[00:07:05] I myself am a serial career pivoter. I just don’t buy into the idea that there are things from which you cannot recover. I think it’s actually beautiful that people do make those changes because then they’re bringing all of this rich experience with them.
[00:07:25] Chicago Camps: What is the shift like from pure individual contributor to leadership?
[00:07:33] Emily Parcell: One of the first ones is that idea of how you’re bringing value or what your impact is. As an individual contributor that is very direct, I am responsible for making this thing. You have your specific lane that you’re playing in or the thing that you’re responsible for, where as a leader, a lot of where your value comes from getting the other people to do the stuff.
[00:07:59] It’s your influence is really the creating the conditions for success. That’s really what you’re responsible for. And yes, to a certain extent then because you’re responsible for that, you’re responsible for the end of other folks as well. Another mindset shift that I think a lot of folks have to make in leadership, again, because you’re getting some of the work done through other people and your influence, is needing to let go of the things that got you there.
[00:08:32] Because so often we’re promoting people into leadership because they’re great at their craft and I was a hundred percent guilty of this, I still struggle with this a bit, where you’re like, oh, I was really good at what I did. My way must be the best. So now my job is to get everybody else on my team to do the thing my way and then we’ll all be successful.
[00:08:58] And that’s not how it works, and that’s not how your team is going to be successful. You have to shift your mindset to think what is the outcome that I need those folks to get to? And then have them figure out the how, because first of all, they might do it way better than you did. That hurts, but it’s the truth.
[00:09:18] And second of all, they’ll just probably be more successful in finding their way to do it. You are successful with your, how they’ll be successful with theirs.
[00:09:28] Chicago Camps: What are the ways to build leadership experience if there aren’t clear opportunities at work?
[00:09:34] Emily Parcell: I think one of the best ways is you take the initiative and you make your opportunity. As I look back about some of the things I did even, I’m like, dang, that was bold. I just, spun up programs because it was what I wanted to see or something I was interested in.
[00:09:52] Like I just started a new job and I was like, hey, there are these books I wanna talk about. We’re gonna have a book club. Okay. And I just put it on the calendar. And so that might be a bit bold for some workplaces, but I think that there are so many opportunities out there for you to identify what’s something that you’d be really excited about taking the initiative for to get it off the ground?
[00:10:17] It could be as simple as owning the agenda of the team meeting or deciding that you’ll be in charge of whatever next social event you think that the team needs. Pitch that to your boss and there you go. I was always delighted when my team members would bring me that kind of stuff.
[00:10:37] And if it’s not feeling like that’s possible or somehow that’s not working out for you in your role, there are plenty of other spaces to practice those skills. Whether it’s to take it out and get into a mentorship community like a d ADP risk or hackathons or, I really feel it’s like the world of your oyster. You just need to get out there and seize those opportunities.
[00:11:10] Chicago Camps: We’ve got a question from our live studio audience. Jimmy asks, are there any tools or frameworks people can follow to better understand which path – IC or management – is best for them?
[00:11:21] Emily Parcell: Tools or frameworks? For me, it’s really those personal, reflective questions for yourself.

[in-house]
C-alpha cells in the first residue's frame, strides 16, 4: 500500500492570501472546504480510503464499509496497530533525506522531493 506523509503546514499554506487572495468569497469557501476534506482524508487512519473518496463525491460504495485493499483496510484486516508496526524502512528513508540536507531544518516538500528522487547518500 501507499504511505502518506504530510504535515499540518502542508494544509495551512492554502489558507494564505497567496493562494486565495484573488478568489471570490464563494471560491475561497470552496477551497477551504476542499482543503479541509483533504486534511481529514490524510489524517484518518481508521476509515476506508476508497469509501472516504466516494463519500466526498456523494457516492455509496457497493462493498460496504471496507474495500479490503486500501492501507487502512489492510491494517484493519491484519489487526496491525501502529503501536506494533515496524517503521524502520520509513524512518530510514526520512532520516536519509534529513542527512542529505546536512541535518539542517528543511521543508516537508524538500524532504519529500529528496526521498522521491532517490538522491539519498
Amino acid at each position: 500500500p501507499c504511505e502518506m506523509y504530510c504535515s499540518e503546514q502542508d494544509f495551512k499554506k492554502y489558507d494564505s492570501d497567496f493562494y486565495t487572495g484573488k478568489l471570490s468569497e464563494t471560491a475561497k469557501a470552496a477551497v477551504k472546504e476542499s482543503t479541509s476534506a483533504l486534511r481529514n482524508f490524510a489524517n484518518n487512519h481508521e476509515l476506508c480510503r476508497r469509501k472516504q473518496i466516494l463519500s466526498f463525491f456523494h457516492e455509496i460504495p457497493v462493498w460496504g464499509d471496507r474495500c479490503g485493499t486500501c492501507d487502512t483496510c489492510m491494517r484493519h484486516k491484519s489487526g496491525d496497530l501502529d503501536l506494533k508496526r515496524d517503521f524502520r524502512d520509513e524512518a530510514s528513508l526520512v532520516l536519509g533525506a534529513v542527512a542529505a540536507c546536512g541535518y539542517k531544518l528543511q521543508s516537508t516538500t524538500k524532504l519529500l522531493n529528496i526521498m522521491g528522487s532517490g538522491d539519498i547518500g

[00:11:28] I don’t necessarily feel like it’s a full on decision tree kind of thing. If yes, this, that, and this, like bing bang, boom, you should go be a manager. For a long time I was doing both at the same time. I was a player coach. I had to deliver work and I was responsible for managing people. What was clear to me was that in my off time where I was finding flow was reading about psychology, management, leadership, and it took me a while to realize, like I wasn’t that excited about learning the newest tool or making sure that I was up to date on what was the best research method that we should use or whatever else. I just paid attention to what got me excited, where it was easy to flip into flow and lose track of time, and that’s what I used as my signal to realize I don’t wanna be splitting my time between these two. I wanna go in this one specific path. For me, it was management and see what’s possible.
[00:12:42] Chicago Camps: We’ve got a question from our live studio audience. Gail asks, it seems that for designer folks, the only career trajectory is to go into management. Can you share some examples of IC career growth and leadership that are limitless?
[00:12:56] Emily Parcell: This is a budding area, I feel like where more organizations are realizing that they do need to offer multiple paths. The titles that I’ve seen are the folks that I’ve worked with who have been on this IC high level leadership path. The titles where things like staff designer, UX architect, so those might be some of the titles that you look for. I worked with the UX architect in my last role. They were an important part of our leadership team. It was the design managers, our VP of design, and the UX architect, and so they had that influence into strategy and what was happening with the overall team and had that leadership responsibility where they still had to own their influence and impact on the different team members.
[00:13:51] It was just in a different way, probably more mentorship that they interacted with other folks. Whereas, of course, the managers had to be responsible for the full supporting of someone’s career. I completely understand that it feels like that there is only one path, because traditionally there weren’t as many of these opportunities out there.
[00:14:17] My impression has been there’s actually been an explosion of growth of these really high level IC roles being available, which I’m so excited to see because other. There were a lot of people who were pushed into the management path because they did feel like that was the only way that they could go, and it was not working for them at all.
[00:14:39] And I think it’s tragic to have managers who don’t want to be managers, and it’s tragic to not be able to have those folks contribute at a strategic level. So I’m excited to see this trend.